You can see this illustrated in the NFL players manual when they created the rule, which is more specific.:

http://www.nfl.com/news/story/09000d5d81c8823a/printable/leagues-official-player-safety-rules

"Blindside" Block. It is an illegal "blindside" block if the initial force of the contact by a blocker's helmet (including facemask), forearm, or shoulder is to the head or neck area of an opponent when the blocker is moving toward his own endline and approaches his opponent from behind or from the side.
 

williams_482

Member
SoSH Member
Jul 1, 2011
391
Here's the calculator: https://www.pro-football-reference.com/play-index/win_prob.cgi

A team starting at their own 20, 1st down, needing about 50 yards for a FG has about a 48% shot of winning.

I get what you're saying about the Chiefs versus an average NFL team, but there's only so many ways to parse the data--otherwise the sample becomes too small to be meaningful.
Unlike the now defunct Advanced NFL Stats WP calculator, which used the results from past games, the WP numbers PFR uses are generated formulaically from Expected Points numbers. This works pretty well for most situations, but it completely breaks down for end of half situations and others where the outcomes of one or two drives are crucial and teams have different strategic objectives than "score more points than they do."

I'm not aware of any publicly hosted WP calculators that use actual game data to drive their numbers.
 

tims4wins

PN23's replacement
SoSH Member
Jul 15, 2005
29,659
Hingham, MA
I wonder if the Pats would be in their 5th straight Super Bowl if they had simply never benched David Andrews in 2015
 

TFisNEXT

Well-Known Member
Lifetime Member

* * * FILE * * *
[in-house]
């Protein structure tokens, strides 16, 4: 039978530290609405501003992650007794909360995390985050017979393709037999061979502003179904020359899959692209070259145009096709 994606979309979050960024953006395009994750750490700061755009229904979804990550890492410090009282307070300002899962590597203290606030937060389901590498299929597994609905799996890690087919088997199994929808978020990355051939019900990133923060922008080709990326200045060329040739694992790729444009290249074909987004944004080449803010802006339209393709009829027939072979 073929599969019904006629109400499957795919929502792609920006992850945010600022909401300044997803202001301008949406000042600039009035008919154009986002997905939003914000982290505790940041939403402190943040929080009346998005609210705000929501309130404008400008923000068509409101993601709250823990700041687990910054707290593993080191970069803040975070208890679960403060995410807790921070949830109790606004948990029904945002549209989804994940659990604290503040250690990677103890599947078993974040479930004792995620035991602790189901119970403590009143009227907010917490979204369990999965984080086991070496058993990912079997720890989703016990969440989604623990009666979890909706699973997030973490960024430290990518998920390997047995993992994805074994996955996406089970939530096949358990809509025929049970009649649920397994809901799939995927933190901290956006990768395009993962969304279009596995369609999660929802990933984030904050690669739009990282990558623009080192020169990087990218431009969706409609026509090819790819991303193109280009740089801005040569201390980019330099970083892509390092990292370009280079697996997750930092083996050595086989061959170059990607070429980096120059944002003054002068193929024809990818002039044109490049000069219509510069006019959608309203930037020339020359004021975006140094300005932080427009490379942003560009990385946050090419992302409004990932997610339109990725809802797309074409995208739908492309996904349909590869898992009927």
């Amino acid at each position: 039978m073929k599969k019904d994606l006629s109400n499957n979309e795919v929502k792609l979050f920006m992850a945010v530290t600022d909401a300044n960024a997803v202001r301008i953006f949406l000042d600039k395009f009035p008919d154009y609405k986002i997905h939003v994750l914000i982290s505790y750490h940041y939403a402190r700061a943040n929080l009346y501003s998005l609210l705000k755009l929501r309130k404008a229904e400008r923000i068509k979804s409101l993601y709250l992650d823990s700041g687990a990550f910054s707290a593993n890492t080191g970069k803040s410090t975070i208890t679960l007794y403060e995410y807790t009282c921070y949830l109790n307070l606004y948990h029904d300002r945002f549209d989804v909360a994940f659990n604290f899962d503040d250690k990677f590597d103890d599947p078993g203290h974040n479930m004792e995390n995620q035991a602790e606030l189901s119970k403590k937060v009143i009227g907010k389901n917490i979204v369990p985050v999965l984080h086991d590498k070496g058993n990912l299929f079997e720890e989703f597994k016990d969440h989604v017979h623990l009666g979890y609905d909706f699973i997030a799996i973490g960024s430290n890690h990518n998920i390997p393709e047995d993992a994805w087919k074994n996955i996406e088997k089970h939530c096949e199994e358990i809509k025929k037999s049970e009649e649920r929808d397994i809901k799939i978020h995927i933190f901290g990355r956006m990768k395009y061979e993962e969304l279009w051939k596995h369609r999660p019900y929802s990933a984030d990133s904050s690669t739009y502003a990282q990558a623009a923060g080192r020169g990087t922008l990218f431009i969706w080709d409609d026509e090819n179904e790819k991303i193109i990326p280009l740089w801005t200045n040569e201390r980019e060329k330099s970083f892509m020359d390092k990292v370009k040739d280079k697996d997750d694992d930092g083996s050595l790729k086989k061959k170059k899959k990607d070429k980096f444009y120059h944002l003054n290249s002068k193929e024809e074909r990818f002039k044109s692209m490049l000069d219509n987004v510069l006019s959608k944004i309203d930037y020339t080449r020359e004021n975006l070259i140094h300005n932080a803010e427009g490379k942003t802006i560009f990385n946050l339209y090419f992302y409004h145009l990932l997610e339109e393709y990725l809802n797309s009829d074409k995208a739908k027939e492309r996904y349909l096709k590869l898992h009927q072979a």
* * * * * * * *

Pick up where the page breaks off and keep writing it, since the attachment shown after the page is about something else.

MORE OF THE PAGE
SoSH Member
Jul 21, 2005
11,734
I wonder if the Pats would be in their 5th straight Super Bowl if they had simply never benched David Andrews in 2015
Or kicked a FG on one of the two 4th quarter drives that ended on downs inside the DEN 20. (And I say that thinking that going for it was the correct call each time given the circumstances)
 

staz

Intangible
Lifetime Member
SoSH Member
Dec 2, 2004
17,926
The cradle of the game.
re: Mic'd up, favorite quotes:

after the negated pick due to the offsides penalty, Jules to #24 Lucas, "Good game, good game, bro"

"They said I lined up offsides........... was I?"
Yes, dumbass, you were - by about 4 feet.

"KAN SAHS CITY"
 

steveluck7

Member
SoSH Member
May 10, 2007
3,668
Burrillville, RI
re: Mic'd up, favorite quotes:

after the negated pick due to the offsides penalty, Jules to #24 Lucas, "Good game, good game, bro"

"They said I lined up offsides........... was I?"
Yes, dumbass, you were - by about 4 feet.

"KAN SAHS CITY"
Watching it again, I’m pretty sure it was 24 who was saying good game, not Edelman
 

koufax32

He'll cry if he wants to...
SoSH Member
Dec 8, 2006
8,216
Duval
Jules screaming “YOU’RE TOO OLLLLLDDDD!!!” In Brady’s face makes me want to run through a wall. I love how angry this team gets.
 

DJnVa

Dorito Dawg
SoSH Member
Dec 16, 2010
46,621
Jules, on the bench yells something like "Keep the gas on!!" then says "I have no idea what I just said."
 

DeJesus Built My Hotrod

Well-Known Member
Lifetime Member
SoSH Member
Dec 24, 2002
37,240
Forgive me if this has been posted but another game ball to Jules for consistently being the most hilarious talker in Patriots modern history.

 

Bellhorn

Lumiere
SoSH Member
Aug 22, 2006
2,328
Brighton, MA
Unlike the now defunct Advanced NFL Stats WP calculator, which used the results from past games, the WP numbers PFR uses are generated formulaically from Expected Points numbers. This works pretty well for most situations, but it completely breaks down for end of half situations and others where the outcomes of one or two drives are crucial and teams have different strategic objectives than "score more points than they do."

I'm not aware of any publicly hosted WP calculators that use actual game data to drive their numbers.
Thanks for sharing. I find it kind of shocking that this approach passes for state of the art in 2019. Is it really that hard to use dynamic programming or backward induction for endgame situations, then revert to expected points when a certain threshold of complexity has been reached?